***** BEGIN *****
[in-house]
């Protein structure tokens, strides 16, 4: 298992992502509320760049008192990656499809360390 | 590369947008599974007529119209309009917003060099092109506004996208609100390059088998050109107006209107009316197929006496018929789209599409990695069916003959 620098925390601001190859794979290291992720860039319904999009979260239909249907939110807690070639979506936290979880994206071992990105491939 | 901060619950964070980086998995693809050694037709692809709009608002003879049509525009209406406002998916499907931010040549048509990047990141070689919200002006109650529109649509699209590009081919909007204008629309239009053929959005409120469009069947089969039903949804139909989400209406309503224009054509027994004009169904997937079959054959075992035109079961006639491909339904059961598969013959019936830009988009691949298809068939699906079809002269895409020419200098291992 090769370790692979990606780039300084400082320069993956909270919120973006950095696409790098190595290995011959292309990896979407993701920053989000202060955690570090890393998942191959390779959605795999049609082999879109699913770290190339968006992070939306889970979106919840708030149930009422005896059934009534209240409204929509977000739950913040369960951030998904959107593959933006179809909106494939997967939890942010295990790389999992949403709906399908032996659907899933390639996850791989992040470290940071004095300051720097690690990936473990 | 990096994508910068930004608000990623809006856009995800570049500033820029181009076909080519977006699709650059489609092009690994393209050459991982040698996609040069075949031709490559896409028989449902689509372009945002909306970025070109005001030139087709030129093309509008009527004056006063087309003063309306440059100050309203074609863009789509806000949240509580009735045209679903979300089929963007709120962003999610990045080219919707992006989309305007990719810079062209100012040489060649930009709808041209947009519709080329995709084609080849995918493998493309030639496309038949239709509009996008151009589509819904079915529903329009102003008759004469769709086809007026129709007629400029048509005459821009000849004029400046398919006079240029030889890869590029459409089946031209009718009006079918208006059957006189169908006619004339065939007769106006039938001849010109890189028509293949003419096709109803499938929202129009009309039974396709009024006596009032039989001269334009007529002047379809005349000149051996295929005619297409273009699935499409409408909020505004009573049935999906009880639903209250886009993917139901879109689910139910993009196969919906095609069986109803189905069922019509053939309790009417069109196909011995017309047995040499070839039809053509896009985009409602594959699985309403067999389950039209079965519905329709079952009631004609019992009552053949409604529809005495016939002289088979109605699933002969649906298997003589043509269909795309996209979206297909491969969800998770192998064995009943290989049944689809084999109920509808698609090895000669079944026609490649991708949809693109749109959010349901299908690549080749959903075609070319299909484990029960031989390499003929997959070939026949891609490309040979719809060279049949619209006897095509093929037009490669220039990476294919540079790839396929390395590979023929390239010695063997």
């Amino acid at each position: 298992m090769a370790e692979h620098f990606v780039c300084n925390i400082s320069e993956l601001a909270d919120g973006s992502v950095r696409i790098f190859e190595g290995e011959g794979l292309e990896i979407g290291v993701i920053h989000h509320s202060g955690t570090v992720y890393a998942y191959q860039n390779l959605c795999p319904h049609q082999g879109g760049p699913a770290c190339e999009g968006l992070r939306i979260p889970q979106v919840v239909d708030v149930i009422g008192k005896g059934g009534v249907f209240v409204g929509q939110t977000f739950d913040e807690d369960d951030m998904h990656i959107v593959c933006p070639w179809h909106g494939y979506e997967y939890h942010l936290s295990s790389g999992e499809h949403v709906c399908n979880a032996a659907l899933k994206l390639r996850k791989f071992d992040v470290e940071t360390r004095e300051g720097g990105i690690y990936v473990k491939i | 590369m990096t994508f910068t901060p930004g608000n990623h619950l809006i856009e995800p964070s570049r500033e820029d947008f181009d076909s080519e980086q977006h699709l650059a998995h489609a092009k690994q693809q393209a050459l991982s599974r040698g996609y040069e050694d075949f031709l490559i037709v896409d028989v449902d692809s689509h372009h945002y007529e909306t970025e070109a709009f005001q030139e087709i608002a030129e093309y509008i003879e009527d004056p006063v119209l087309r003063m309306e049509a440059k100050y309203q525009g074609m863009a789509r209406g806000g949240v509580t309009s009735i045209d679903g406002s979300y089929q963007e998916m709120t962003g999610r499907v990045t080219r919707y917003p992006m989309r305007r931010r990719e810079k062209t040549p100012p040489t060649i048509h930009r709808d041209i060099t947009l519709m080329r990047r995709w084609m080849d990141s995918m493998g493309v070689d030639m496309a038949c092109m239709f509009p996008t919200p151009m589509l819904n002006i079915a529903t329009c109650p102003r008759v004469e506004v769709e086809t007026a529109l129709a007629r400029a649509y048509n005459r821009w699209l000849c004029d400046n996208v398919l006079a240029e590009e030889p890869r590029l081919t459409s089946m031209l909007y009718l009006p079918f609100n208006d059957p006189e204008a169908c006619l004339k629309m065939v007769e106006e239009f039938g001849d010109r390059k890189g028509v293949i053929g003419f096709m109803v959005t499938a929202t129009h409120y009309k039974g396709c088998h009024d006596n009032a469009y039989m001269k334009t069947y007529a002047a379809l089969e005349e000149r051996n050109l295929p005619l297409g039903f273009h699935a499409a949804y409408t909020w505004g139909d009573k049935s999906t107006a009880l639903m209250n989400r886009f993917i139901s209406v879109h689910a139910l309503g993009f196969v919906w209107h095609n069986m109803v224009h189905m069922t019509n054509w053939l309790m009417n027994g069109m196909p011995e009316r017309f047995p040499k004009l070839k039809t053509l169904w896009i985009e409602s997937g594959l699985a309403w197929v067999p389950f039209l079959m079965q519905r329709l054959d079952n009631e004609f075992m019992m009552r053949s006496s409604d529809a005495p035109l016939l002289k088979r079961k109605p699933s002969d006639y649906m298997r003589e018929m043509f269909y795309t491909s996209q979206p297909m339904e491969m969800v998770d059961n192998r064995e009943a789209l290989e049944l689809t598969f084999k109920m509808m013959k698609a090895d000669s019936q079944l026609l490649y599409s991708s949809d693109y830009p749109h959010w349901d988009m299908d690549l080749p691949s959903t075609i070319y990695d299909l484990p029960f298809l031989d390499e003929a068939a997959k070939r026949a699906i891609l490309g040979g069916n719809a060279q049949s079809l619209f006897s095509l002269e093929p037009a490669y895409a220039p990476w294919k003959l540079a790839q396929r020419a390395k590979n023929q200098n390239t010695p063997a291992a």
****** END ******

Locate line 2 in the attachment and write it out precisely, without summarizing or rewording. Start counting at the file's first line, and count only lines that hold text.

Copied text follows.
């Protein structure tokens, strides 16, 4: 298992992502509320760049008192990656499809360390 | 590369947008599974007529119209309009917003060099092109506004996208609100390059088998050109107006209107009316197929006496018929789209599409990695069916003959 620098925390601001190859794979290291992720860039319904999009979260239909249907939110807690070639979506936290979880994206071992990105491939 | 901060619950964070980086998995693809050694037709692809709009608002003879049509525009209406406002998916499907931010040549048509990047990141070689919200002006109650529109649509699209590009081919909007204008629309239009053929959005409120469009069947089969039903949804139909989400209406309503224009054509027994004009169904997937079959054959075992035109079961006639491909339904059961598969013959019936830009988009691949298809068939699906079809002269895409020419200098291992 090769370790692979990606780039300084400082320069993956909270919120973006950095696409790098190595290995011959292309990896979407993701920053989000202060955690570090890393998942191959390779959605795999049609082999879109699913770290190339968006992070939306889970979106919840708030149930009422005896059934009534209240409204929509977000739950913040369960951030998904959107593959933006179809909106494939997967939890942010295990790389999992949403709906399908032996659907899933390639996850791989992040470290940071004095300051720097690690990936473990 | 990096994508910068930004608000990623809006856009995800570049500033820029181009076909080519977006699709650059489609092009690994393209050459991982040698996609040069075949031709490559896409028989449902689509372009945002909306970025070109005001030139087709030129093309509008009527004056006063087309003063309306440059100050309203074609863009789509806000949240509580009735045209679903979300089929963007709120962003999610990045080219919707992006989309305007990719810079062209100012040489060649930009709808041209947009519709080329995709084609080849995918493998493309030639496309038949239709509009996008151009589509819904079915529903329009102003008759004469769709086809007026129709007629400029048509005459821009000849004029400046398919006079240029030889890869590029459409089946031209009718009006079918208006059957006189169908006619004339065939007769106006039938001849010109890189028509293949003419096709109803499938929202129009009309039974396709009024006596009032039989001269334009007529002047379809005349000149051996295929005619297409273009699935499409409408909020505004009573049935999906009880639903209250886009993917139901879109689910139910993009196969919906095609069986109803189905069922019509053939309790009417069109196909011995017309047995040499070839039809053509896009985009409602594959699985309403067999389950039209079965519905329709079952009631004609019992009552053949409604529809005495016939002289088979109605699933002969649906298997003589043509269909795309996209979206297909491969969800998770192998064995009943290989049944689809084999109920509808698609090895000669079944026609490649991708949809693109749109959010349901299908690549080749959903075609070319299909484990029960031989390499003929997959070939026949891609490309040979719809060279049949619209006897095509093929037009490669220039990476294919540079790839396929390395590979023929390239010695063997």